Yes, it's true, I often make references to pop music. In the last couple of years, my compositions have mostly been named after specific pop lyrics that 'moved' me; however, it is definitely the specific lyric that I select as a reference, not the music itself, such as more recently Iza prozora nemirnog sna (Behind the Window of a Sleepless Dream, 2018) by Azra, Check Ignition And May God's Love Be With You (2018) by David Bowie, She's Walking Through the Clouds (2016) by Jimi Hendrix, and many others.
Then again, my references are not always based on pop music. Another huge inspiration for me has also been Miroslav Krleža with his eternal literary gems. The movement titles for my electronic cycle ''The Royal Retail of Mindsets'' are borrowed from his novel On the Edge of Reason.
Where do you see contemporary music in the world today?
Today, everything is business, including music. Art is dying. It's done. You can either sell yourself, engage in producing trivialities, or stay at home and be an artist with a load of unpremiered works lying in your drawer. And that's mostly it. Maybe I'm wrong, I'd like to be wrong. Trivial work is what I do very often, and it's not something I'm ashamed of. Survival is necessary.
Reading up on your work and its conceptual background, I came upon your statement that a particular composition (also named after a pop song lyric) represented the fight against tradition that ultimately strives to discover something new, something like music ‘without music’. What does this idea of music ‘without music’ mean to you and is there room for it in the Hero is Tired as well?
I'm glad somebody finally noticed, thank you. My work goes fairly unnoticed. One of the reasons for it is probably that I am obviously too much of an introvert, another is that I don't fawn over that milieu’s power-wielders, and finally, that the majority of musicologists are fairly superficial and show no interest in what's happening in the Croatian contemporary music. I would be glad if someone wanted to see the score and asked a couple of questions about the piece, the technique, the arrangement, the concept. What I do, what I aspire to do, barely interests anyone; and this is not me whining, it's me simply noticing. But to put that aside, the work and the feeling of creation alone, the thinking process, developing a concept, creating my own tonal colors, all of that brings me great joy. Ultimately, that is the reason I studied composition.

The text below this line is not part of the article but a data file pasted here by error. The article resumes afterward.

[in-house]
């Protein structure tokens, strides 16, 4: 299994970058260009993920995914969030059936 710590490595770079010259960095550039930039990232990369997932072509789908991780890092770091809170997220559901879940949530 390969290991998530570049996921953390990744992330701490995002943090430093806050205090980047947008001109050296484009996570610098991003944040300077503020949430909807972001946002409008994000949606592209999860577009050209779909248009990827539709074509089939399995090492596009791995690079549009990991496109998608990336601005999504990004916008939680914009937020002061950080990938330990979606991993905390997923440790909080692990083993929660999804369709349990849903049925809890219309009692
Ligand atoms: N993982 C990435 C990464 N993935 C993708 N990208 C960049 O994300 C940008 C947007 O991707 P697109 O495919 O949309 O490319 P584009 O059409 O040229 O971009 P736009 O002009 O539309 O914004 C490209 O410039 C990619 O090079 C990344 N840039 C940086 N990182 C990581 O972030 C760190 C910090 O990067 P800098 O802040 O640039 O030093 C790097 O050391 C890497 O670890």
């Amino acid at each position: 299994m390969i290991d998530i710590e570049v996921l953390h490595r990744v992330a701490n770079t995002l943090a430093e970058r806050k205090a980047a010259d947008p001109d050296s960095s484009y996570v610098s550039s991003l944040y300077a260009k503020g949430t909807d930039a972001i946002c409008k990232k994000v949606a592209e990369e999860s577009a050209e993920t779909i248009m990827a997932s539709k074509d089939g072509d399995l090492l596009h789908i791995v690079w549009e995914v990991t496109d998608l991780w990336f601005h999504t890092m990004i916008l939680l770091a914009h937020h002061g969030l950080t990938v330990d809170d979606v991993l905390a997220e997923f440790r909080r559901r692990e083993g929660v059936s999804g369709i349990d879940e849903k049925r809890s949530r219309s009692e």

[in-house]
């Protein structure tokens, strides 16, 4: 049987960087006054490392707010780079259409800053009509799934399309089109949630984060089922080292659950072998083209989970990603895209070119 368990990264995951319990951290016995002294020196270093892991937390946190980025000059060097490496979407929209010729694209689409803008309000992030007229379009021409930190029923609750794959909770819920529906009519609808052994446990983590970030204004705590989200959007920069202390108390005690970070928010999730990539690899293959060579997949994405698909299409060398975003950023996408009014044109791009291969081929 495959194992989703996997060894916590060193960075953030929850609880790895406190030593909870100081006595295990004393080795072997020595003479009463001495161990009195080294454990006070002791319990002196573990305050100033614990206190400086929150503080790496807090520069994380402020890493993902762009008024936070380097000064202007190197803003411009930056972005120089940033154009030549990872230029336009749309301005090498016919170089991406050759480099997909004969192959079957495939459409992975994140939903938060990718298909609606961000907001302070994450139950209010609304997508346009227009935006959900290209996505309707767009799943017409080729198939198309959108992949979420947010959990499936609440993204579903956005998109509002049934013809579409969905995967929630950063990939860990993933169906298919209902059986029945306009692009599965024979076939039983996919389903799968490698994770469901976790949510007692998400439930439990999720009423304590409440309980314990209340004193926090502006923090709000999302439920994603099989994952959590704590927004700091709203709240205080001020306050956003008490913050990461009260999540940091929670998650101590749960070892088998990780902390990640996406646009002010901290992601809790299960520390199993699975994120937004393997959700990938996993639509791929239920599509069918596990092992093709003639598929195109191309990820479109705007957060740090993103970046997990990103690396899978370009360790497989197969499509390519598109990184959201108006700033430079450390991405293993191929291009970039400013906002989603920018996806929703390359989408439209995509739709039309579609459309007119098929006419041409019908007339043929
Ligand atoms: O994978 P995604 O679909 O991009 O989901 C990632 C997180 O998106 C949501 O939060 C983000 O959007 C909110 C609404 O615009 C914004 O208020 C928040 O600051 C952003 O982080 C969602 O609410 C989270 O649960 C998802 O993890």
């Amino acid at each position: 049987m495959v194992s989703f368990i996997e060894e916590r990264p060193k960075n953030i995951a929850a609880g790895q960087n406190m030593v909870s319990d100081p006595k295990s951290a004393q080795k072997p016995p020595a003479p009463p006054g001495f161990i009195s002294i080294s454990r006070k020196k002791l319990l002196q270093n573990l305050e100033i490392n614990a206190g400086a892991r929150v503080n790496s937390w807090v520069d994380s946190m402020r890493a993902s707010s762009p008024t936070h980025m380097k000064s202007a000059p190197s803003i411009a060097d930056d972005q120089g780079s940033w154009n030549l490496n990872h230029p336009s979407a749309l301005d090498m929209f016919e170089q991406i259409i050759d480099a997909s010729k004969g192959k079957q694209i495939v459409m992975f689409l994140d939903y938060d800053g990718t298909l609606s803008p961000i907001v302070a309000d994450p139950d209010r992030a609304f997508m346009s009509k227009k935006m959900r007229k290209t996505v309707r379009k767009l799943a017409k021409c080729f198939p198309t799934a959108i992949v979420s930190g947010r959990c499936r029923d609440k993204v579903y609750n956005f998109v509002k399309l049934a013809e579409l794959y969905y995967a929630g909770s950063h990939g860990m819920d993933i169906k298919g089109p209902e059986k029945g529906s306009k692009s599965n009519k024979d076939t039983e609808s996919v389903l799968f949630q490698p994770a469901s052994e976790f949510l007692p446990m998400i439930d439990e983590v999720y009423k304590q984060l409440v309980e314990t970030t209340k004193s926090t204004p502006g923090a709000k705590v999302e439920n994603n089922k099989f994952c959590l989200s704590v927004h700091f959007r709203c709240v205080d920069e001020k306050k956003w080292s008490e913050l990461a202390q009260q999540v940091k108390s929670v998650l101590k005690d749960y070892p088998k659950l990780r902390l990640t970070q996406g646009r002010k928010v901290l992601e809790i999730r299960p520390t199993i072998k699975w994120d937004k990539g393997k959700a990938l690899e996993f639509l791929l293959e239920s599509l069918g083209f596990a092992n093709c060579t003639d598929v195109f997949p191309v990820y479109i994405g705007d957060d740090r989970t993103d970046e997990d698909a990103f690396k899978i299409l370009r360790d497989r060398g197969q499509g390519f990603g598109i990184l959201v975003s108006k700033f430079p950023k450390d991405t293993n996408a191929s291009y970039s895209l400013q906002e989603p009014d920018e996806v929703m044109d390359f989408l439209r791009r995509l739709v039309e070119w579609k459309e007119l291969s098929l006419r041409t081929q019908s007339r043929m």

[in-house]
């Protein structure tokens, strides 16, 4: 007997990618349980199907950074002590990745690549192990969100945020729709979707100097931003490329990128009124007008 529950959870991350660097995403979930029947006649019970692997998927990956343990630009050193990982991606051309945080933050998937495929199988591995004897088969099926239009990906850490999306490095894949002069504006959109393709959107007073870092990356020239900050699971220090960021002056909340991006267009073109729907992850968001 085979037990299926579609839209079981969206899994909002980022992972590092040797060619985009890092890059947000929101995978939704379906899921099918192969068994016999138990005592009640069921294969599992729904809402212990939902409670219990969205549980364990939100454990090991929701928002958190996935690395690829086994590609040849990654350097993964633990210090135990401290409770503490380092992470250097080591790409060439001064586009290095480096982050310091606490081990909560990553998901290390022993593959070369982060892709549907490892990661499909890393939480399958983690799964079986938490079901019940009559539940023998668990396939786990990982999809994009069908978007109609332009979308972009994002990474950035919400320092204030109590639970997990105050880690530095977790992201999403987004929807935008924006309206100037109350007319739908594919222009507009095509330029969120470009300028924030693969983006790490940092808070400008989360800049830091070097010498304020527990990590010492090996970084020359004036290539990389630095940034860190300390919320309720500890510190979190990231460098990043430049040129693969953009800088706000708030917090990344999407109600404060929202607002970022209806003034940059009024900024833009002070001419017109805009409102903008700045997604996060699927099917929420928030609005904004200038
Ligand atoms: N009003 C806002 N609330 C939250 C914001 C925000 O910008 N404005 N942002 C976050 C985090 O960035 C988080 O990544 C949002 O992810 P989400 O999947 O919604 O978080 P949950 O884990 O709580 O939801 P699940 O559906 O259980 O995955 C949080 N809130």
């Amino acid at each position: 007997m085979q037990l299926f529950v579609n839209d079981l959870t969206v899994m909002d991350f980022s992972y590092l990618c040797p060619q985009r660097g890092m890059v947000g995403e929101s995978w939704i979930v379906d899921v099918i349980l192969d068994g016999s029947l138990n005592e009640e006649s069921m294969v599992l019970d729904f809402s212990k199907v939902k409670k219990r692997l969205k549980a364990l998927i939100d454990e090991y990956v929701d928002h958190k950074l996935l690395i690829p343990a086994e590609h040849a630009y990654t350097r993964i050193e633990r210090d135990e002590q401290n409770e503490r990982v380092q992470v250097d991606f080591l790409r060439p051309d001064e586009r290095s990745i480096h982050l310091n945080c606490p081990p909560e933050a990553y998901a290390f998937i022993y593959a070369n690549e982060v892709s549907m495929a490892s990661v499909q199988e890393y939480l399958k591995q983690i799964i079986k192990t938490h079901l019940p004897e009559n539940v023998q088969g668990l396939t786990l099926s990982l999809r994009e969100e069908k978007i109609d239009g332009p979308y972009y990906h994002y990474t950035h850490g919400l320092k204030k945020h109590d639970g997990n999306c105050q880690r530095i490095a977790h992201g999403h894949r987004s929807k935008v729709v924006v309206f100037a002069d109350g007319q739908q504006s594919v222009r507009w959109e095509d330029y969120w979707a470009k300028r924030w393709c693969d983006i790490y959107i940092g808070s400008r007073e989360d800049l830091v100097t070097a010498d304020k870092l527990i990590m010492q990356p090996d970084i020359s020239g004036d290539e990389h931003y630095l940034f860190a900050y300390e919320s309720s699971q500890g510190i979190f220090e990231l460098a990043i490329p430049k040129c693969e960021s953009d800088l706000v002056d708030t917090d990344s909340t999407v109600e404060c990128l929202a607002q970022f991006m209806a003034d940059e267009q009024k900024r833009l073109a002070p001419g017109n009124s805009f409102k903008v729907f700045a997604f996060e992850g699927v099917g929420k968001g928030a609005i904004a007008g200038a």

Music 'without music' is not a concept I made up, that's for sure. There are a lot of compositions in musical literature with that same idea in the last 50 years or so. This ballet, a work that is still in progress, might contain some similar elements, I don't know yet. I have reached this 'personal' artistic mode watching the world around me and asking questions such as: is there a point in contemporary music, is there a point in the contemporary way of life, is there a point in making art at all?
What are you looking forward to about this year's jubilee Music Biennale Zagreb?
I'm looking forward to the ballet premiere – that's one more notch on my creative post to move on from. The 'real' world carries a lot of obligations: there are kids to take care of, and you also have to survive, create trivial stuff, pay off loans, pay bills...
Interviewer: Martina Bratić
Photos: Anastazija Vržina